Eğirdir is a bit of Turkish delight that is more for domestic consumption. Local tourists know about the town and its gorgeous lake and for once, they outnumber the foreigners. The setting – imagine a vast mountain lake at 916 meters ringed by mountains with only a couple of small towns around its shores – is of world class beauty. There is a reason the Turkish Army has their commando school here and it is not just to do with military applications. Paul probably didn’t come through Eğridir either though he did walk on the old Roman road that ran along the northern shores of the lake, some 40 km north of the town, as he and Barnabas made their way to their first main destination in Pisidia – Pisidian Antioch, our next day’s destination.
From Eğirdir it is about a 70km drive -first, around the south and east edges of the lake and then off to the northeast – to the town of Yalvaç, the modern day successor to Pisidian Antioch. Here, we were still far off the tourist highway. We had the crumbling ruins to ourselves as thunderclouds slowly began to form to the north. Pisidian Antioch was the Roman colonial successor town built atop even more ancient ruins. Rebuilt as a home for retired legionnaires and for the short term base of the VIth Legion, the town and the road leading through it – the Via Sebaste – were all instruments of Romanizing the until then independent tendencies of the locals. The road was finished in 6 BC and the legion’s work was accomplished between then and 4 CE. So complete was the task that the VIth Legion was removed from Pisidian Antioch and never returned.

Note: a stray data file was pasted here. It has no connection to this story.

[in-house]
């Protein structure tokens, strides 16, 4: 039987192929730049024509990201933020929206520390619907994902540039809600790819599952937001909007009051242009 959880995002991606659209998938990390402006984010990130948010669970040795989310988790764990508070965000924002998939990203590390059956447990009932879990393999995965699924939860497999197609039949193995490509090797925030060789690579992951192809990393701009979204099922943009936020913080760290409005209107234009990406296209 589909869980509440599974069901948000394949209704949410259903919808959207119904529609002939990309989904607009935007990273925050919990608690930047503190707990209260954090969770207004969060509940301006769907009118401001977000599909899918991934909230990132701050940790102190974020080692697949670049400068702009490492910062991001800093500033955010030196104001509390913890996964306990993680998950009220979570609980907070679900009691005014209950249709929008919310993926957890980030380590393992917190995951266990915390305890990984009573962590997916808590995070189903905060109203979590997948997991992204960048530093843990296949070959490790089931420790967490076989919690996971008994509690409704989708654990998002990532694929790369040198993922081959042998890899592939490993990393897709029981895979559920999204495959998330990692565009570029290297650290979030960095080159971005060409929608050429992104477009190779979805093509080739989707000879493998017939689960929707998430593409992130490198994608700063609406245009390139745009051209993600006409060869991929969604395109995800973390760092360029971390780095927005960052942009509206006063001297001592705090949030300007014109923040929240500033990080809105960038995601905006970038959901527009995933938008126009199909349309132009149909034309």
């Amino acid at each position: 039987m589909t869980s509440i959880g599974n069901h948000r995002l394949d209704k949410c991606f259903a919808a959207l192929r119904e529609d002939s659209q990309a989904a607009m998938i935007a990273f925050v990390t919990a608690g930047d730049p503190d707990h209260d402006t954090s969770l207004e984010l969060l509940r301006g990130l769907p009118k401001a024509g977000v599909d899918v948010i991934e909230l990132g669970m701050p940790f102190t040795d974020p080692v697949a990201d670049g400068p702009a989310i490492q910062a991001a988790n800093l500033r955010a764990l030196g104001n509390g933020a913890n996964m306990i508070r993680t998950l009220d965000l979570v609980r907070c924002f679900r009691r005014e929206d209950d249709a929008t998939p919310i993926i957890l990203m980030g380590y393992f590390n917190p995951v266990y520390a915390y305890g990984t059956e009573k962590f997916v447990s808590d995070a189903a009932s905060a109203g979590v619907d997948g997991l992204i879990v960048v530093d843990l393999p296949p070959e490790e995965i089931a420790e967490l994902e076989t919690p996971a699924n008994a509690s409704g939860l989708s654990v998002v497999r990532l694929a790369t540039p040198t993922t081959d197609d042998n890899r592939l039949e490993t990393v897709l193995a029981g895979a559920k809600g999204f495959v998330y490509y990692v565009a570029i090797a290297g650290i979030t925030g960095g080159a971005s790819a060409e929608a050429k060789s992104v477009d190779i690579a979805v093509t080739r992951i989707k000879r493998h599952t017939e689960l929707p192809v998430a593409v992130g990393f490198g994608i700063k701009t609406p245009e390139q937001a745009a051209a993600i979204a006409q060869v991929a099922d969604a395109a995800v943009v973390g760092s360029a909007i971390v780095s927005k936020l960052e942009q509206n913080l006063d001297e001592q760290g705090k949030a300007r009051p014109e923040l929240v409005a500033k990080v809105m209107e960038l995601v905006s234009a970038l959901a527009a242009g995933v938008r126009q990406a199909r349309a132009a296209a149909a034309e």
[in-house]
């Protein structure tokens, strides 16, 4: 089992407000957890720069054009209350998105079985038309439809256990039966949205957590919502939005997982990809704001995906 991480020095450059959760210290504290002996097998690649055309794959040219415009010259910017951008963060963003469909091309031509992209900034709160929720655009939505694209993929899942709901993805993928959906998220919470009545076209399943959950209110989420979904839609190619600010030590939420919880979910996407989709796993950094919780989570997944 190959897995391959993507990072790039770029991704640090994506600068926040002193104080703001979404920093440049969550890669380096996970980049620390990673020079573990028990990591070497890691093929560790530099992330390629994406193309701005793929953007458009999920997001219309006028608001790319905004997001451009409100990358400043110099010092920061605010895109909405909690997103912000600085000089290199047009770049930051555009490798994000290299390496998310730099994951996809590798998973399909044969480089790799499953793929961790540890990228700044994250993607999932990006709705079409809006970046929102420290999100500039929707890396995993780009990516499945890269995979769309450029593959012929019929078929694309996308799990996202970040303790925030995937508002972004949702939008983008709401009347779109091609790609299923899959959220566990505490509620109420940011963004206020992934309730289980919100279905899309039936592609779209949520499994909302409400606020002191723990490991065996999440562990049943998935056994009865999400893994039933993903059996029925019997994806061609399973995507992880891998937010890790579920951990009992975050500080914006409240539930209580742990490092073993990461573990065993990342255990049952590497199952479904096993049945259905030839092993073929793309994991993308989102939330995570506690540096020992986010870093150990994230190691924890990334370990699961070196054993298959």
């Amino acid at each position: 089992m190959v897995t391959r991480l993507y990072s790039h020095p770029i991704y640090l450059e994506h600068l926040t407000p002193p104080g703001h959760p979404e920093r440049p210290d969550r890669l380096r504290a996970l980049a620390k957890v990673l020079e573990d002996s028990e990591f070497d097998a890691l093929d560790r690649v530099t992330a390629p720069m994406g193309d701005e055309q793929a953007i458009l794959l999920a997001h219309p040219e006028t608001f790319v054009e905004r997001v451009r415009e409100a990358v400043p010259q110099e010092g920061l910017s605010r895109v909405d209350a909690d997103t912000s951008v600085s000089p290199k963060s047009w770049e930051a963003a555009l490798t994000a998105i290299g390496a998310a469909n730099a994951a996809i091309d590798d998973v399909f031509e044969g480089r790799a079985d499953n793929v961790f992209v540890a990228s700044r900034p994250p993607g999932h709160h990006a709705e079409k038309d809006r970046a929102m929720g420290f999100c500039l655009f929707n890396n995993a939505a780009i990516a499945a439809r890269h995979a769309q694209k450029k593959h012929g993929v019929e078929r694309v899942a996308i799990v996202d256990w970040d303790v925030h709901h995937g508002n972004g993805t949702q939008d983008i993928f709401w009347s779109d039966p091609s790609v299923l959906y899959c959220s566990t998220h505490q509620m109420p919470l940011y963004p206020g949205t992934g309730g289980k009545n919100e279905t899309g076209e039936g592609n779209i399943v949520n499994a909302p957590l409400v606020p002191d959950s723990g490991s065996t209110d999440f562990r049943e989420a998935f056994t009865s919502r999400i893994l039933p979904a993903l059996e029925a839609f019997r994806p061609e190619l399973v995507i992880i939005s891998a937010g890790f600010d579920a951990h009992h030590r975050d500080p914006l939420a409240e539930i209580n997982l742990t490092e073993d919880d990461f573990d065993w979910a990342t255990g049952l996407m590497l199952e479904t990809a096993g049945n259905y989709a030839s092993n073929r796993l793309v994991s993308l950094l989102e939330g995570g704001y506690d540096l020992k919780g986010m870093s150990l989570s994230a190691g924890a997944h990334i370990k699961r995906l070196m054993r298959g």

Some people think Paul and Barnabas came to Pisidian Antioch because of an earlier meeting on that same journey with Sergius Paulus, a proconsul – governor- serving on the island of Cyprus – Acts 13: 27. Paulus was from Pisidian Antioch and could have recommended Paul and Barnabas to his friends in his home town. Evidence of the historical evidence of Sergius Paulus exists in the form of an inscription with a name that is possibly his son carved out which you can find in the Yalvaç Museum. It is thought further that Paul could also have changed his name from Saul in honor of their high standing benefactor.
Here at Pisidian Antioch, Paul’s first missionary messages are recorded – Acts 13:14-49. Speaking to the theosebeis – god fearers or god worshippers, Gentiles who had been attracted to the morality and theology of Judaism but not willing to take the final step of circumcision – Paul and Barnabas were able to get their message out enough before heading on to the next town along the Via Sebaste, Iconium – Konya, today. They returned through Pisidian Antioch on their way back at the end of their trip which took them further into Pisidia and the southern fringes of Galatia. Paul would also later journey through Pisidian Antioch on his next two missionary sojourns, each time working to galvanize those he had converted. His letter to Galatians is probably partly directed to those he had connected with in Pisidian Antioch as well.
The ruins at Pisidian Antioch take some imagination in order to recover a mental image of what once was. The anastylosis – painstaking partial restoration of ruins – that has taken place at many other sites has not gone on here. The former diaspora synagogue at which Paul preached has not been found, probably built over as the foundation of a latter church. The high point of the city – the Temple of Augustus who was only the latest in a series of earlier gods and goddesses revered here – has been somewhat restored. Built on an east-west axis as was common with ancient Greek and Roman temples, the altar faced Rome, home of the living gods. Signs of Paul’s success here at Pisidian Antioch are remembered with the ruins of a large 4th Century basilica that was thought to be dedicated in Paul’s honor. It was one of the largest churches in the world at the time.